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But wind and solar trade groups are still lobbying for the reinstatement of the tender. The Brazilian Solar Power Association (Absolar) has already presented a study to EPE and the ministry arguing for the need of continuation of reserve tendering policies. These policies have been one of the main instruments for the contracting of wind and solar since 2009, independent of demand. So far 3GW of solar and 5.9GW of wind have been contracted in reserve tenders.

Although Barroso dubbed the study as “important” and based on “specific hypothesis that justify” the tenders, he said that discussions need to involve the revision of rules for physical guarantees that have been questioned because of a recent drought, which has caused severe variations power prices and supply security. The revision, he says, could reduce the need for contracting stand-by power in reserve tenders, but would indicate more realistically the supply situation in the country.

“This injection of realism is good for the market, eliminating distortions,” Barroso says, concluding that although there could be reduced need for stand-by contracting, renewables would still have an important role in regular tenders.

Mines and Energy Ministry officials have said they would conclude studies on the need for reserve tenders by April.

EPE, however, is studying other changes that would bring about closer links between the regulated and the non-regulated markets. “We have to seek more efficiency,” he says.

The studies are complex and there is no deadline for their implementation, but EPE is considering tendering capacity separately from PPAs, changes that could also lead to the creation of a renewable power certificate system similar to Mexico’s.

At the moment, Brazil tenders power in 20-year PPAs backed by physical generation guarantees. They are traded together, and when the construction of a contracted power plant is delayed or a wind farm cannot produce power because of lower-than-expected winds, they have to buy power in the spot markets to deliver what was contracted in the PPA.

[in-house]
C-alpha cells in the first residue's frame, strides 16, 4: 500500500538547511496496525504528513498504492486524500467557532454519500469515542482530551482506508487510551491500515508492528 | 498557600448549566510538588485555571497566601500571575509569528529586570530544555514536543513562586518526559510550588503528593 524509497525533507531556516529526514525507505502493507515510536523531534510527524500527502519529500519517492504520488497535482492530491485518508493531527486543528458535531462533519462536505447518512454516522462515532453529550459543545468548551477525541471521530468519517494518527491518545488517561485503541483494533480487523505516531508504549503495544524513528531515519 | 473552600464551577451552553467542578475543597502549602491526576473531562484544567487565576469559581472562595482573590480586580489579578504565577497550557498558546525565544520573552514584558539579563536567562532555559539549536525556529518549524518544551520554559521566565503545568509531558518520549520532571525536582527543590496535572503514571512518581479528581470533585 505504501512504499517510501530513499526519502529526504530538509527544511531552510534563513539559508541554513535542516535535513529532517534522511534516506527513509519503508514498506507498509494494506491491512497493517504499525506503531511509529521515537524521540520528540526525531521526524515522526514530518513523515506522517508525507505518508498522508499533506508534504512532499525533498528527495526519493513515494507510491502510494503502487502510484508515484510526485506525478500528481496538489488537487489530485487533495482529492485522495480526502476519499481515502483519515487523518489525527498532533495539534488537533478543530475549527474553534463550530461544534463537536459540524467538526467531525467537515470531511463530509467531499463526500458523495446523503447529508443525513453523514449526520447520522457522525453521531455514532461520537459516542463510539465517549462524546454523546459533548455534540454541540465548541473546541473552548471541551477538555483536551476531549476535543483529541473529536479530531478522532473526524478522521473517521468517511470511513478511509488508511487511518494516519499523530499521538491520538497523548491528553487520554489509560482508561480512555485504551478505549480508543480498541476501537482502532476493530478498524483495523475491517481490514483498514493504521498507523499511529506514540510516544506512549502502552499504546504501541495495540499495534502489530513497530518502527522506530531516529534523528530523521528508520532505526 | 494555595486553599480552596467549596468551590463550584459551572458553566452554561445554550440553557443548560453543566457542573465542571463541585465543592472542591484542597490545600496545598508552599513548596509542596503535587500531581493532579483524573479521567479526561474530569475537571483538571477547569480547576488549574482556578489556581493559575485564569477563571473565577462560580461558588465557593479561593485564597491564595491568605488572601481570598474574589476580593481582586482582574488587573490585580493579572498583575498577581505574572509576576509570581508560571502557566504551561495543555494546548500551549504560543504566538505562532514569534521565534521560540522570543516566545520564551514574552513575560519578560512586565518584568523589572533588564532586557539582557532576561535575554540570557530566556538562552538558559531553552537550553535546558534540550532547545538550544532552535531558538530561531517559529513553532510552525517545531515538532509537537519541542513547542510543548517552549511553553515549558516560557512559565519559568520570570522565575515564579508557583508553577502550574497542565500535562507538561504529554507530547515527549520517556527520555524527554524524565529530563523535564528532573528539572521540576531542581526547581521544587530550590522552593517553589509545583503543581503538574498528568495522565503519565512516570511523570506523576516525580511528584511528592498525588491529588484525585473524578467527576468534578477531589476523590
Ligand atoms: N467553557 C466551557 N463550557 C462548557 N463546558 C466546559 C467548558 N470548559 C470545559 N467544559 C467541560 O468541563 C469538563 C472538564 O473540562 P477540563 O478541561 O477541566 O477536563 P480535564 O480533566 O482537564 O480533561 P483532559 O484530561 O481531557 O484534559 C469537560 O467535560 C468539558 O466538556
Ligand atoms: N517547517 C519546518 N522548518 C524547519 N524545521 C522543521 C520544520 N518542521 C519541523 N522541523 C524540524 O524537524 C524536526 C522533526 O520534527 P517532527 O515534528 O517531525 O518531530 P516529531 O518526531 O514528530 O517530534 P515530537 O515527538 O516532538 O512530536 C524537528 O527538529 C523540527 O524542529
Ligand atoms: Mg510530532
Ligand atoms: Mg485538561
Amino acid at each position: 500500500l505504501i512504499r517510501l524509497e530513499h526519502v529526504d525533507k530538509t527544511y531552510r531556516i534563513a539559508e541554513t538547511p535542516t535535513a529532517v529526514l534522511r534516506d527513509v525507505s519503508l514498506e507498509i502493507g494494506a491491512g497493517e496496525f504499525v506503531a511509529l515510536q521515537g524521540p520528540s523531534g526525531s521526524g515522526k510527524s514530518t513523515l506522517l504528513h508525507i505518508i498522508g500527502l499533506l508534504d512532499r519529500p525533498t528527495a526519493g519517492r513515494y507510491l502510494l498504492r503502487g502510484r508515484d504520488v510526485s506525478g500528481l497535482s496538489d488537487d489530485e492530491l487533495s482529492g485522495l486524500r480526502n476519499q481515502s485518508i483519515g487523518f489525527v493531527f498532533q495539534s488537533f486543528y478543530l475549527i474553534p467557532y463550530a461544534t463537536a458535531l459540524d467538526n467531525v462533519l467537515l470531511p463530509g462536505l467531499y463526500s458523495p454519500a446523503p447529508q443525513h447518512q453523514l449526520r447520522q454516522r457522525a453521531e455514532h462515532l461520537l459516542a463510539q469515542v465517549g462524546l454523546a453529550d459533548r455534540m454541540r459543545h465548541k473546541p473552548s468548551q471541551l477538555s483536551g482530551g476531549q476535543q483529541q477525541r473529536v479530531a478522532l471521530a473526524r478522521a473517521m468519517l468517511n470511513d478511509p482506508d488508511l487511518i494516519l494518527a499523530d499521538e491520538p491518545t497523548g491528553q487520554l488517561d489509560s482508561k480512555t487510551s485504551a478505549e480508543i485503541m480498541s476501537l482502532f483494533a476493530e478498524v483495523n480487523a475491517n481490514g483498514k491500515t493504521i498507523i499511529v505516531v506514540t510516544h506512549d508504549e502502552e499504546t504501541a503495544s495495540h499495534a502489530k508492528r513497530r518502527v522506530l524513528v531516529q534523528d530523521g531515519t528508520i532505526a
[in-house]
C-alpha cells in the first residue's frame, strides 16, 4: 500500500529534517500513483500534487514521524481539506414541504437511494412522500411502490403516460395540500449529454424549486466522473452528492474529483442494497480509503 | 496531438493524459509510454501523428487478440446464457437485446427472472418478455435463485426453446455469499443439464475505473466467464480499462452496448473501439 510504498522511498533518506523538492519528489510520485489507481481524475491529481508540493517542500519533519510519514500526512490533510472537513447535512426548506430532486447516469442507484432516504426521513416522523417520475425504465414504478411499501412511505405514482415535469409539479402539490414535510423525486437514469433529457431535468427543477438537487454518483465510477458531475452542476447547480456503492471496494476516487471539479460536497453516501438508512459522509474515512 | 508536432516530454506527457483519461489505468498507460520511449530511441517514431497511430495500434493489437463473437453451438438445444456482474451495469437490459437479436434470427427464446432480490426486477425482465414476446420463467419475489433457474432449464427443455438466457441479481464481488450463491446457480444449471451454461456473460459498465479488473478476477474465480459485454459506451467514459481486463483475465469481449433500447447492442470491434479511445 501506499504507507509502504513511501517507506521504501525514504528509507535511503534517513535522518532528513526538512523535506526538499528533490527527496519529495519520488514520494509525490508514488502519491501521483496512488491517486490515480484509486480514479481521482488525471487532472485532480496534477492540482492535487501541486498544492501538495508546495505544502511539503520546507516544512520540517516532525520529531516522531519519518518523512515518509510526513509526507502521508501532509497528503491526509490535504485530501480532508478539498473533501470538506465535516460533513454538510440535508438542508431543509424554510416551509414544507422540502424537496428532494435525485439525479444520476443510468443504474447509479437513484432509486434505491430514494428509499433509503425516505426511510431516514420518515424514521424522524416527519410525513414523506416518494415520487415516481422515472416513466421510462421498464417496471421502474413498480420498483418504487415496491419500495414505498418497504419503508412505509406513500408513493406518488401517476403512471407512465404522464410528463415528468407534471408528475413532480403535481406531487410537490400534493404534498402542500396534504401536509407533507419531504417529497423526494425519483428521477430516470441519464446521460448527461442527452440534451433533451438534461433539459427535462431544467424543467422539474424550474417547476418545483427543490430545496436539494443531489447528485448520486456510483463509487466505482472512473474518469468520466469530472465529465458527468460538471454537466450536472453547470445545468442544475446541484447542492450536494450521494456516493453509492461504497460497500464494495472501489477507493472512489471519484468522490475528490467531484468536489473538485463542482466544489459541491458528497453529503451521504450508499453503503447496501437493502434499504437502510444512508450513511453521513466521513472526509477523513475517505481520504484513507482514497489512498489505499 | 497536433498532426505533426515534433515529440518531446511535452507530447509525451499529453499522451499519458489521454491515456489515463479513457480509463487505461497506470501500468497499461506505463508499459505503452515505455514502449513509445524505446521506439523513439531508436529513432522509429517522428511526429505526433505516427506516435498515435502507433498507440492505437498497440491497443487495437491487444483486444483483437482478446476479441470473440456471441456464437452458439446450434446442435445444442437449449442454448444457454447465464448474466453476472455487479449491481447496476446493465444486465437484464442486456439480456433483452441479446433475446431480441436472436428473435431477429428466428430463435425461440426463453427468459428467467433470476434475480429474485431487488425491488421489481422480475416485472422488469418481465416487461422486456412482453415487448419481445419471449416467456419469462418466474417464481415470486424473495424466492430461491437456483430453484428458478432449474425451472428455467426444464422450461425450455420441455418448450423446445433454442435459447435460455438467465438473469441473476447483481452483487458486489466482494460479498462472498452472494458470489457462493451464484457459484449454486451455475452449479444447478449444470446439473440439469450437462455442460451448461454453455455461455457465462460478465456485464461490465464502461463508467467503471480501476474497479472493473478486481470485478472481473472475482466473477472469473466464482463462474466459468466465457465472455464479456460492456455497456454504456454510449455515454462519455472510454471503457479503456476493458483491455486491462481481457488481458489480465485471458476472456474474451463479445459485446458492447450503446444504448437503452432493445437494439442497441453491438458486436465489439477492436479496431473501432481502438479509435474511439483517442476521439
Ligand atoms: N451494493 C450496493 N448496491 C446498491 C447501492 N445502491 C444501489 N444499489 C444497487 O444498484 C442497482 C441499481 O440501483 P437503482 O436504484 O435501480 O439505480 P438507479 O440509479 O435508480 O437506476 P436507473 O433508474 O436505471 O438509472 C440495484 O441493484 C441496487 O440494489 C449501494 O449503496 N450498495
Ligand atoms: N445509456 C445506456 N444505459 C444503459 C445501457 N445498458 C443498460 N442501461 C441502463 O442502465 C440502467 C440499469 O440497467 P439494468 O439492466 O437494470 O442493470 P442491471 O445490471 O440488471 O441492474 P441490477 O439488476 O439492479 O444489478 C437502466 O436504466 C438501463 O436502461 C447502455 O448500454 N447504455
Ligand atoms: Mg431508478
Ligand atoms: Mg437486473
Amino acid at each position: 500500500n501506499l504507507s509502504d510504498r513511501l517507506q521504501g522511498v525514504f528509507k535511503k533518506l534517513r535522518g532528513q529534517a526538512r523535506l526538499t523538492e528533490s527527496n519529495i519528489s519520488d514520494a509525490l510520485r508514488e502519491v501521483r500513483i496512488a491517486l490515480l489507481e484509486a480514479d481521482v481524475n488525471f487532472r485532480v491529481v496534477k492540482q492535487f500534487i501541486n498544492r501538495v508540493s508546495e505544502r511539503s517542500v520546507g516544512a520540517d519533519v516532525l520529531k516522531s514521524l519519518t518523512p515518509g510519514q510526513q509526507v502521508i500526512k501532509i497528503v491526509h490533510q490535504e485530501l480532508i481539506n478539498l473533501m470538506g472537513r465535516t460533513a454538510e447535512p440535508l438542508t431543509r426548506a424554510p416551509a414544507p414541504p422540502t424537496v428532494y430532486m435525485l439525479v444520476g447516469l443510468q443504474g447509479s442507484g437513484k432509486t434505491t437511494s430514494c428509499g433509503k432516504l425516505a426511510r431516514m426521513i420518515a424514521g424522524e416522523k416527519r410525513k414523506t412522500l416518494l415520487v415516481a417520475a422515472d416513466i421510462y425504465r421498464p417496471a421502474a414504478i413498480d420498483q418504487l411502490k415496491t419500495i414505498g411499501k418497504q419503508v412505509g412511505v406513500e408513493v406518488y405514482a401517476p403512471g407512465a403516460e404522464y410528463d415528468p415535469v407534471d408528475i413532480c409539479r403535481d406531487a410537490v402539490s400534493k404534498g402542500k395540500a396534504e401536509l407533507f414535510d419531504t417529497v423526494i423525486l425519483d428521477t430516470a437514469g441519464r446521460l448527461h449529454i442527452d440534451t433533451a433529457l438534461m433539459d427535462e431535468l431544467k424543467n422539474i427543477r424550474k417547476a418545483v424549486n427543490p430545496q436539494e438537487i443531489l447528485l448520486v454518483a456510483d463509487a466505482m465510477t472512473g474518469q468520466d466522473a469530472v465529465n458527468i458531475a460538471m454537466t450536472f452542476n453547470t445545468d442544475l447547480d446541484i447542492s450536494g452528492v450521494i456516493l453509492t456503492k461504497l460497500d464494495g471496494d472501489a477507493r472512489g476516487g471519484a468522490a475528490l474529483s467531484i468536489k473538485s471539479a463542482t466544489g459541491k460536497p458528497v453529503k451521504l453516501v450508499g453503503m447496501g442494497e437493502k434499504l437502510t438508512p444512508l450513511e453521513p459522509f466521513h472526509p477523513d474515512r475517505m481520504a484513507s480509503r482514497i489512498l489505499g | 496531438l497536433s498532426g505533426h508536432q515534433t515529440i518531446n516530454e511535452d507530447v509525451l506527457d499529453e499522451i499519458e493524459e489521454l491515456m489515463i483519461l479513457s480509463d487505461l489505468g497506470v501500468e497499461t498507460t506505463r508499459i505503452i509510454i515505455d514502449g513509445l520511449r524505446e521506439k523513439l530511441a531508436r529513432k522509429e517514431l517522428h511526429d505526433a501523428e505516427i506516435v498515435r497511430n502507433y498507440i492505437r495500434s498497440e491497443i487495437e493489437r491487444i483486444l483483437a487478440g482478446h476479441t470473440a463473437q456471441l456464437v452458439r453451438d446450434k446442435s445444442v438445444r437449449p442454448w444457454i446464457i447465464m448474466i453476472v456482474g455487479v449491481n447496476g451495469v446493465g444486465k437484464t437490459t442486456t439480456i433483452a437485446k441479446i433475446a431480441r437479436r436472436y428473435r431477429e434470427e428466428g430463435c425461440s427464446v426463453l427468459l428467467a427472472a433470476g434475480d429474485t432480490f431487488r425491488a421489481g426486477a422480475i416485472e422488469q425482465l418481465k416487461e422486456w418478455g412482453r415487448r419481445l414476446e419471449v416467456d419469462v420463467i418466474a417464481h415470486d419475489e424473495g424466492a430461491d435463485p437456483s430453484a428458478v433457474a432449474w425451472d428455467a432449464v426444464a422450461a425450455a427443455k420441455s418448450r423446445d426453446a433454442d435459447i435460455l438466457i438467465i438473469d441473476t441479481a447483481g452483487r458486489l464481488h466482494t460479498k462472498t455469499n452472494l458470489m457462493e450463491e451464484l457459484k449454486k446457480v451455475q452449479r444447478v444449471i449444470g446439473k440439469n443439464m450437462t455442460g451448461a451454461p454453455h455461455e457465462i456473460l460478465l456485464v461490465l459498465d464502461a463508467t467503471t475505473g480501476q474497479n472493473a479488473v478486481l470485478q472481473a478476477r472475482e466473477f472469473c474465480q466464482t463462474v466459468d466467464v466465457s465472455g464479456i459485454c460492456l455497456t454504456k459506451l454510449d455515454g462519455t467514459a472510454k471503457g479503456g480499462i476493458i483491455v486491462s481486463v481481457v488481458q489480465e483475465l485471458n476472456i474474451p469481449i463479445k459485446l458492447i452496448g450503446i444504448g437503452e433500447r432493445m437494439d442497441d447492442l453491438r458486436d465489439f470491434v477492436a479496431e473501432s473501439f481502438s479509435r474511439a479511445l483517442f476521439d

This is a risky exposure to spot market volatility, but also reduces the amount of power available for the non-regulated market.

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By contracting capacity separately, says Barroso, the construction costs are covered since the developer will have to make the capacity available to the system to be switched on when needed. But this will also allow generators to seek separate contracts for the power.

“This would allow more liquidity and the creation of future power market which would bring more efficiency,” he says.

Barroso does recognise that such a mechanism is challenging for renewables such as wind and solar, which have more seasonal and daily variations in power production, but says this could lead to new business models.

Such a difficulty could be “mitigated by portfolios with other generators and technologies”, he adds.

Barroso indicated that this could also be helped by the introduction of minimum renewable power contracting requirements and clean-energy certificates that would be specific to renewable technologies, and complementary to the separation of tenders for capacity and power.